Konstantin Shkurko

A Detailed Study of Ray Tracing Performance: Render Time and Energy Cost

Elena Vasiou, Konstantin Shkurko, Ian Mallett, Erik Brunvand, and Cem Yuksel

In The Visual Computer (Proceedings of CGI 2018), 2018

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Optimizations for ray tracing have typically focused on decreasing the time taken to render each frame. However, in modern computer systems it may actually be more important to minimize the energy used, or some combination of energy and render time. Understanding the time and energy costs per ray can enable the user to make conscious trade offs between image quality and time/energy budget in a complete system. To facilitate this, in this paper we present a detailed study of per-ray time and energy costs for ray tracing. Specifically, we use path tracing, broken down into distinct kernels, to carry out an extensive study of the fine-grained contributions in time and energy for each ray over multiple bounces. As expected, we have observed that both the time and energy costs are highly correlated with data movement. Especially in large scenes that do not mostly fit in on-chip caches, accesses to DRAM not only account for the majority of the energy use but also the corresponding stalls dominate the render time.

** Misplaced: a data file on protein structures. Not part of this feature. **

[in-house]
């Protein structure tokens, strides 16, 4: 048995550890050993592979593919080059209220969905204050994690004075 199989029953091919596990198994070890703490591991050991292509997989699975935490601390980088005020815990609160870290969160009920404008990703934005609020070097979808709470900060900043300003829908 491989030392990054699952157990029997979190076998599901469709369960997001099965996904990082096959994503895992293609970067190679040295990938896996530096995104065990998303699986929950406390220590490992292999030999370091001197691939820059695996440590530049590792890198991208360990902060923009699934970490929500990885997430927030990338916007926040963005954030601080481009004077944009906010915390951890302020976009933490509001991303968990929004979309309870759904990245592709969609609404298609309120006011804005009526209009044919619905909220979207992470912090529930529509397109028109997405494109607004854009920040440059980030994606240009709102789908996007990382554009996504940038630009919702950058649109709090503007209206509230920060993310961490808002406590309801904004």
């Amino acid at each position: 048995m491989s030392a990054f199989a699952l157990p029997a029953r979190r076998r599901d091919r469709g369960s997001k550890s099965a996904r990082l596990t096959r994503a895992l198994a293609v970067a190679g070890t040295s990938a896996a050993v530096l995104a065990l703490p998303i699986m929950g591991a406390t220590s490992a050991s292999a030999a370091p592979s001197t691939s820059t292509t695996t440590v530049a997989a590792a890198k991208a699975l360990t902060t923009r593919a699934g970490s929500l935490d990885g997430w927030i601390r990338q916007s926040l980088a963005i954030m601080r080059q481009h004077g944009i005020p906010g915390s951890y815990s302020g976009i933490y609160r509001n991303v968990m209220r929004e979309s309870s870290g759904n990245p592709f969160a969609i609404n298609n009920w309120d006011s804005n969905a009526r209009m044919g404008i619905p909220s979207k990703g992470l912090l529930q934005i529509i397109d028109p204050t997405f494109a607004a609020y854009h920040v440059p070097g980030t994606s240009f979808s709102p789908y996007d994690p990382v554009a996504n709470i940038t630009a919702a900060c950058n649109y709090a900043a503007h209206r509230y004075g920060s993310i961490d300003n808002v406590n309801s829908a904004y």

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   author = {Elena Vasiou and Konstantin Shkurko and Ian Mallett and Erik Brunvand and Cem Yuksel},
   title = {A Detailed Study of Ray Tracing Performance: Render Time and Energy Cost},
   journal = {The Visual Computer (Proceedings of CGI 2018)},
   issue_date = {June 2018},
   volume = {34},
   number = {6-8},
   month = jun,
   year = {2018},
   issn = {0178-2789},
   pages = {875--885},
   numpages = {11},
   url = {https://doi.org/10.1007/s00371-018-1532-8},
   doi = {10.1007/s00371-018-1532-8},
   acmid = {3231419},
   publisher = {Springer-Verlag},
   address = {Berlin, Heidelberg},


This material is supported in part by the National Science Foundation under Grant No. 1409129. Crytek Sponza is from Frank Meinl at Crytek and Marko Dabrovic, Dragon is from the Stanford Computer Graphics Laboratory, Hairball is from Samuli Laine, and San Miguel is from Guillermo Leal Laguno.

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